Beaverton students gather to support abortion rights


Hannah Kaufmann

Students gather on the Merle Davies’ field to protest the leak of a supreme court draft opinion overturning Roe v. Wade.

On June 3, during Beaver Lodge, the chants spread like wildfire, growing rampantly and unafraid to tear down anything in their way. Cardboard signs were held up to the fence, and the supportive honking of cars passing by incited cheers and whoops, hoots and hollers. 

The cause? A seemingly unstoppable group of students on the front lawns of Beaverton High protesting the recent news that the Supreme Court plans to overturn Roe v. Wade, according to a leak obtained by Politico.

The protest was organized by the Beaverton High’s Inter-feminism Club. President and founder of the club, Diana Garcia, recounted the story of how the club came to be.

“Here at school, I noticed that we don’t have menstrual products, and there’s a lot of slut-shaming, a lot of sexual assault, sexual harassment going around, and I thought, I need to do something to stop this,” she said. “I talked to all the teachers about all the issues I’ve seen around school, even around the community, and they said, ‘Diana, create a club.’”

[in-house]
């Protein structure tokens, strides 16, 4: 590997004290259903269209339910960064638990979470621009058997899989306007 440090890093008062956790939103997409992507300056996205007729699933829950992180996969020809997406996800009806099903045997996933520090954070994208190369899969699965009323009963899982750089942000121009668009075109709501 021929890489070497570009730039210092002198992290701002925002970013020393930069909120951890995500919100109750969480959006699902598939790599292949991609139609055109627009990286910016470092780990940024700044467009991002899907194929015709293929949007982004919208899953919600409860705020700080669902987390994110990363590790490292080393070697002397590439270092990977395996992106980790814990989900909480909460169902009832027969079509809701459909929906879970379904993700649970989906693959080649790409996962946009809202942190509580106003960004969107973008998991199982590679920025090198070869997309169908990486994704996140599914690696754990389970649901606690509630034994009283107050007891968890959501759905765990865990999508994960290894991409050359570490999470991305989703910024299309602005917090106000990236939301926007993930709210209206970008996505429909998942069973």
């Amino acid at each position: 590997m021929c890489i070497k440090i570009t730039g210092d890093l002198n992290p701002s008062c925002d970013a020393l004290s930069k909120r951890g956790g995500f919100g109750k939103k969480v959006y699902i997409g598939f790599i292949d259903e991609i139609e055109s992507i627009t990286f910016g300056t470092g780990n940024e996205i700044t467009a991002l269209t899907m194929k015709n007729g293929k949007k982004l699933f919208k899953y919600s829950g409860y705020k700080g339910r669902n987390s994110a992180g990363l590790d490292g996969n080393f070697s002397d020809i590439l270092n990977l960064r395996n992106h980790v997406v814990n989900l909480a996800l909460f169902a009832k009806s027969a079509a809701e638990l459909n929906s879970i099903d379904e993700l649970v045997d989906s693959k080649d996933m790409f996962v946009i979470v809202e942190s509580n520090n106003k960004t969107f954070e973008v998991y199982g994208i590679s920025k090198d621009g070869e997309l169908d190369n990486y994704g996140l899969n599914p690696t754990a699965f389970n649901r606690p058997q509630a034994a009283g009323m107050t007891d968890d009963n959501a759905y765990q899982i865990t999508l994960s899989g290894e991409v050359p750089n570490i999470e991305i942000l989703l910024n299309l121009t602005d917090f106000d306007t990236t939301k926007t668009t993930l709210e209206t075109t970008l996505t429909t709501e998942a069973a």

She spoke about the lack of representation she saw in the feminist communities near her. “I noticed that women with disabilities, no one talks about it. Women from the LGBT community, no one talks about it, so I feel that it’s really important to bring all this up.”

Both Garcia and protest organizer Xzayva Brott shared their thoughts on the current political state of Roe v Wade.

“With Roe v. Wade being up for overturn this month, we really wanted to show our support for people with uteruses, people who need sexual healthcare that can’t get it,” said Brott. “This is healthcare, and I don’t want that taken away from me.”

Not only is it healthcare, but many students, including protester Setsuko Sloan, say the abortion law goes beyond that. 

“It is a need, a women’s right, and if you take this away it won’t stop abortions, it will just make it so much more dangerous,” said Sloan.

Roe v. Wade was a landmark Supreme Court case decided in 1973. In short, it keeps first-trimester abortions legal in all states in the US. The case involves Jane Roe, a pseudonym for Norma McCorvey, and Henry Wade, district attorney of Dallas County, Texas, where Roe resided. In that county, the current law was that abortion was only allowed when a woman’s life was in danger.